I’ve been using generic RGBW strips (45 feet worth) I got from Aliexpress for 2+ years to light my theater room. I’ve got it paired with the Fibaro RGBW controller which is pretty much identical to the zooz one (actually, this is the reason I moved to ST, as Wink wouldn’t play nice with the controller). It works perfectly. No burnt pixels, etc so far.
What I’m getting at is that (almost) any RGBW strip should work. I’d probably get one rated to IP65 for the kitchen, just in case (steam, splatters, etc). A single 5M roll (16.9 feet) should just about cover you, especially if you have a few gaps to work around so you can cut the 1 foot shortage into a few 1-1.5" shorter cuts. I didn’t need to inject power along my runs, except at the start of each 15’ section. I believe I made it about 30 feet before I had noticable brightness/color issues, but I ran power in at 15’ just for peace of mind.
You’ll also want some 5 wire cord (thermostat wire works or you can buy a flat cable on Amazon) to route around cabinet gaps, and depending on what you buy, a simple 2A power supply is probably sufficient power-wise.
These are pretty similar to what I’ve got. At 12W/meter they’ll only use 500mA for a 5M run, so any old phone charger you have should work as a power source. At under $10 per 5M section, you might as well buy 2 rolls and be able to run it exactly how you want, and have plenty left over for other projects or to replace a section if you should need to. Here is the 5 wire cable I used for running power to my strips and working around obstacles I didn’t want to light.
Most people Who don’t use Hue use dumb light strips and a smart controller. That’s usually the least expensive way. As @iridris mentioned, you can use pretty much any dumb LED strip, they are all intended to be wired to some controller. The difference is just that the smart controllers also have the radio that allows them to communicate with smartthings.
There are a number of different project reports posted for this so you can see how different people have done it.
Go to the quick browse lists in the community-created wiki, look down near the bottom of that page for the “project reports“ section, and choose the “kitchen“ list.
I’m wondering whether the cheap light strips plus controller will give the same color range as Hue.
So far I have hue and Lightfy at home and for some reason Lightfy falls way behind. It can’t reproduce that many colors on it. I was never sure whether i got a bad strip/controller or if this is the reason Hue is so expensive.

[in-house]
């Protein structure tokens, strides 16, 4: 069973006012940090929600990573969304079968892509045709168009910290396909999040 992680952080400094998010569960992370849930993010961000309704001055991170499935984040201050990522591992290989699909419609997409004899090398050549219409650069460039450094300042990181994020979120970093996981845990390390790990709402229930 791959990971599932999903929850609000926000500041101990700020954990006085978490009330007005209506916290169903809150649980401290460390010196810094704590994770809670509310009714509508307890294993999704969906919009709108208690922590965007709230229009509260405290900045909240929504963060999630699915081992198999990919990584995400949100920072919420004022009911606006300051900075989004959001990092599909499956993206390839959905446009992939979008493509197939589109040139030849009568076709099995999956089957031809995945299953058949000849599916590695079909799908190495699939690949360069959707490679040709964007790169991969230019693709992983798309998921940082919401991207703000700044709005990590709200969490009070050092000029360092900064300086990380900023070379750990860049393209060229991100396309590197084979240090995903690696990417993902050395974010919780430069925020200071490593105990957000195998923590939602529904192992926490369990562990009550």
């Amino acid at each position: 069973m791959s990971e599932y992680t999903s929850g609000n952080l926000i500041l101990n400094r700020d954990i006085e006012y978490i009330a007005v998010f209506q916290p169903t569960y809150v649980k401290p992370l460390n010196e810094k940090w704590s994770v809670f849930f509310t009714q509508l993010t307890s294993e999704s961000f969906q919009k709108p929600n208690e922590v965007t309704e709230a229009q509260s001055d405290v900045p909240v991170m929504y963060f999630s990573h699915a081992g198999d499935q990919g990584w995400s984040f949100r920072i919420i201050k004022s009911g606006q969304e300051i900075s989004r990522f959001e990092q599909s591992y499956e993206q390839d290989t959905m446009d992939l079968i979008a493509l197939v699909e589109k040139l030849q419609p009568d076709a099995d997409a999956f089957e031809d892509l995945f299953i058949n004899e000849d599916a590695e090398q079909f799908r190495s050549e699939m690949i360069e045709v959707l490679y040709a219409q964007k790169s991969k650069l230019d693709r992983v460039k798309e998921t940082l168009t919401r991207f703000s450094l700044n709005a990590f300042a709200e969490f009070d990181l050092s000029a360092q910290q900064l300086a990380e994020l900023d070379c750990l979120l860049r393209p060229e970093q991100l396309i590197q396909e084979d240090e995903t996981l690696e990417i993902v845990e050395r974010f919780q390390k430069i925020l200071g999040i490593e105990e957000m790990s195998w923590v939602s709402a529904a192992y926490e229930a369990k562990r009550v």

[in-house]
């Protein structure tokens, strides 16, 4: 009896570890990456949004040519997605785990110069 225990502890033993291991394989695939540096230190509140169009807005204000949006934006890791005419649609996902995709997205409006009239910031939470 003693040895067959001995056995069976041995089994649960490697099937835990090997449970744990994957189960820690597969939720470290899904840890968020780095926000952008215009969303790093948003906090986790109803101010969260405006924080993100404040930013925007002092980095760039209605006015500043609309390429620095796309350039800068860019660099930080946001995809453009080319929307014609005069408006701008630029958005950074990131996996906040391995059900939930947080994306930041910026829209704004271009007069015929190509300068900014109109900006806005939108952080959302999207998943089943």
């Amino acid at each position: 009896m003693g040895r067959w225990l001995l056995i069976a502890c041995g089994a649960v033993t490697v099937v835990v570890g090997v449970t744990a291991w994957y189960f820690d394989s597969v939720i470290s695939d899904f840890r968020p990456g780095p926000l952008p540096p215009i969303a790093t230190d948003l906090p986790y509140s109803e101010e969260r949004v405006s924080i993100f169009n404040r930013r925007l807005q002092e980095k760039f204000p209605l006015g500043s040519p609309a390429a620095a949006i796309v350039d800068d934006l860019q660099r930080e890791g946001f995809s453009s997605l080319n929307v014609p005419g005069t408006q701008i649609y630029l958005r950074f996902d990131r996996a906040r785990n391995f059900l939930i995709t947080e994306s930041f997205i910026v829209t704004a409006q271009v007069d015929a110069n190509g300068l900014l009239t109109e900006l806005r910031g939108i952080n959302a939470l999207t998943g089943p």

You’ll either need to solder them or you can buy some clasp connectors. The connectors are cheap. I think they’re something like 40 for $10.
You’re right. I misspoke. Most/all phone chargers are 5V. A 12V 1A power supply is about $8 on amazon.
Mine is just inside the wall, but has an access panel in case I ever need to do anything with it or the power supply. In your specific case, I’d probably power the system off the same outlet as your microwave (assuming you have an over the range microwave) and leave the controller in the nearest cabinet.
It’s really not that complicated, unless you want to do something complicated. LED strips for under cabinet lighting controlled via ST or Alexa/Google Assistant is a piece of cake.
One piece of advice, mock it all up on the workbench before you physically install anything. It’s much easier to address an issue if you do it that way, rather than leaving a half functional system while you wait for a part you need (this is especially true if you need to inject power at both ends for any reason).
On mine, the hardest part was pairing the Z-wave controller. I installed it after the fact, and it was hard to position it to get decent signal, and click the correct button order for a z-wave exclusion (which I had to do about 20 times). I ended up having to bring my ST hub to within about 1 foot of the controller to get it to pair. Ever since then, it’s been flawless though.
In that regard, I have much more confidence in the Zooz controller. None of my Zooz stuff has ever given me any issues and pairing is easy. It could be the same nightmare as my Fibaro controller was, but my gut says Zooz will be easier.
Color reproduction probably won’t be quite as good as Hue if you bought the strips I linked. However, your controller is universal, so if you’re not satisfied with the color quality, you can always swap it out for a better strip. A lot of people are really happy with the Supernight or LEDENet strips from Amazon (although their reviews are a lot lower today than they were 2 years ago, so you might want to do some more current research). When I bought mine, the better brands on Amazon were twice as expensive, but still quite a bit cheaper than Hue or even Lightify.
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